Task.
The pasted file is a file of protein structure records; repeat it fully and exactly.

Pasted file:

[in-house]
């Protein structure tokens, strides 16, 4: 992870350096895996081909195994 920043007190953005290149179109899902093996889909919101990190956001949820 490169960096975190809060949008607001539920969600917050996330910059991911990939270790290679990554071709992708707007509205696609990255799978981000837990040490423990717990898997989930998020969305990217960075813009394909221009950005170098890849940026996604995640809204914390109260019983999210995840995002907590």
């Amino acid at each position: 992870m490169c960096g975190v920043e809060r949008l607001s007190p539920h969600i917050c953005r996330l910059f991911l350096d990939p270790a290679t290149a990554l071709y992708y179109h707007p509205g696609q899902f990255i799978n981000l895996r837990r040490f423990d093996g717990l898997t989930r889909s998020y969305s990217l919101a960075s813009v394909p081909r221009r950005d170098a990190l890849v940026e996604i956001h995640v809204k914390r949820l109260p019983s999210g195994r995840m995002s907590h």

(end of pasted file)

[in-house]
């Protein structure tokens, strides 16, 4: 992870350096895996081909195994 920043007190953005290149179109899902093996889909919101990190956001949820 490169960096975190809060949008607001539920969600917050996330910059991911990939270790290679990554071709992708707007509205696609990255799978981000837990040490423990717990898997989930998020969305990217960075813009394909221009950005170098890849940026996604995640809204914390109260019983999210995840995002907590």
């Amino acid at each position: 992870m490169c960096g975190v920043e809060r949008l607001s007190p539920h969600i917050c953005r996330l910059f991911l350096d990939p270790a290679t290149a990554l071709y992708y179109h707007p509205g696609q899902f990255i799978n981000l895996r837990r040490f423990d093996g717990l898997t989930r889909s998020y969305s990217l919101a960075s813009v394909p081909r221009r950005d170098a990190l890849v940026e996604i956001h995640v809204k914390r949820l109260p019983s999210g195994r995840m995002s907590h």